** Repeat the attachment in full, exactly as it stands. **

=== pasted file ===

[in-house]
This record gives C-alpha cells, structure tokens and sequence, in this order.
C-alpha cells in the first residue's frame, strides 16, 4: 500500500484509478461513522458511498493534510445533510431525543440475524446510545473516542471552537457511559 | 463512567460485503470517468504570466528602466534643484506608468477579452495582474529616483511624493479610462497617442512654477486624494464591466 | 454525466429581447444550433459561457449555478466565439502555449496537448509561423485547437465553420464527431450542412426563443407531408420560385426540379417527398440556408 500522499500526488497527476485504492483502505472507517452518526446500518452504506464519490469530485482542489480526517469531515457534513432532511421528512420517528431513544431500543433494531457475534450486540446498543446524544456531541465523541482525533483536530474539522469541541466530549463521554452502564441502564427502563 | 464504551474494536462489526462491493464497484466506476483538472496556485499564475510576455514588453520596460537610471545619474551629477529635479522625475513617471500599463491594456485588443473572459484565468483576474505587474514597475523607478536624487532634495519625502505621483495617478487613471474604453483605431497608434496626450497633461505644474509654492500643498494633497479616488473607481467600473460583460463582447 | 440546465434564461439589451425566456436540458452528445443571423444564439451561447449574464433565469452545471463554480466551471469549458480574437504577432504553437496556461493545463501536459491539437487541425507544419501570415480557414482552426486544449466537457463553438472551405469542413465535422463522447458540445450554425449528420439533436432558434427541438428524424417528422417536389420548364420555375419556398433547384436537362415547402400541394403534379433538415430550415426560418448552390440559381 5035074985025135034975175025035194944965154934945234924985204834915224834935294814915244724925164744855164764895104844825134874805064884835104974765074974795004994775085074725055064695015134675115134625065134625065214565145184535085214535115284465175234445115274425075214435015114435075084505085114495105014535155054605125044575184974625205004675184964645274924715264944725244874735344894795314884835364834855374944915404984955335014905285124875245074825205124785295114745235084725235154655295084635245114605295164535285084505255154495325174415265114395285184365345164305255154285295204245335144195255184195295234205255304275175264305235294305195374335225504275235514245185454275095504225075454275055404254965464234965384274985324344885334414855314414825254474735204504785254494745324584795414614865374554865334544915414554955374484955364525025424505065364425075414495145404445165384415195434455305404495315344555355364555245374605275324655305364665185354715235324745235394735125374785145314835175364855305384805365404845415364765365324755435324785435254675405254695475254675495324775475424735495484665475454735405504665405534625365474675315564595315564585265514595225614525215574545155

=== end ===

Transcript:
[in-house]
This record gives C-alpha cells, structure tokens and sequence, in this order.
C-alpha cells in the first residue's frame, strides 16, 4: 500500500484509478461513522458511498493534510445533510431525543440475524446510545473516542471552537457511559 | 463512567460485503470517468504570466528602466534643484506608468477579452495582474529616483511624493479610462497617442512654477486624494464591466 | 454525466429581447444550433459561457449555478466565439502555449496537448509561423485547437465553420464527431450542412426563443407531408420560385426540379417527398440556408 500522499500526488497527476485504492483502505472507517452518526446500518452504506464519490469530485482542489480526517469531515457534513432532511421528512420517528431513544431500543433494531457475534450486540446498543446524544456531541465523541482525533483536530474539522469541541466530549463521554452502564441502564427502563 | 464504551474494536462489526462491493464497484466506476483538472496556485499564475510576455514588453520596460537610471545619474551629477529635479522625475513617471500599463491594456485588443473572459484565468483576474505587474514597475523607478536624487532634495519625502505621483495617478487613471474604453483605431497608434496626450497633461505644474509654492500643498494633497479616488473607481467600473460583460463582447 | 440546465434564461439589451425566456436540458452528445443571423444564439451561447449574464433565469452545471463554480466551471469549458480574437504577432504553437496556461493545463501536459491539437487541425507544419501570415480557414482552426486544449466537457463553438472551405469542413465535422463522447458540445450554425449528420439533436432558434427541438428524424417528422417536389420548364420555375419556398433547384436537362415547402400541394403534379433538415430550415426560418448552390440559381 5035074985025135034975175025035194944965154934945234924985204834915224834935294814915244724925164744855164764895104844825134874805064884835104974765074974795004994775085074725055064695015134675115134625065134625065214565145184535085214535115284465175234445115274425075214435015114435075084505085114495105014535155054605125044575184974625205004675184964645274924715264944725244874735344894795314884835364834855374944915404984955335014905285124875245074825205124785295114745235084725235154655295084635245114605295164535285084505255154495325174415265114395285184365345164305255154285295204245335144195255184195295234205255304275175264305235294305195374335225504275235514245185454275095504225075454275055404254965464234965384274985324344885334414855314414825254474735204504785254494745324584795414614865374554865334544915414554955374484955364525025424505065364425075414495145404445165384415195434455305404495315344555355364555245374605275324655305364665185354715235324745235394735125374785145314835175364855305384805365404845415364765365324755435324785435254675405254695475254675495324775475424735495484665475454735405504665405534625365474675315564595315564585265514595225614525215574545155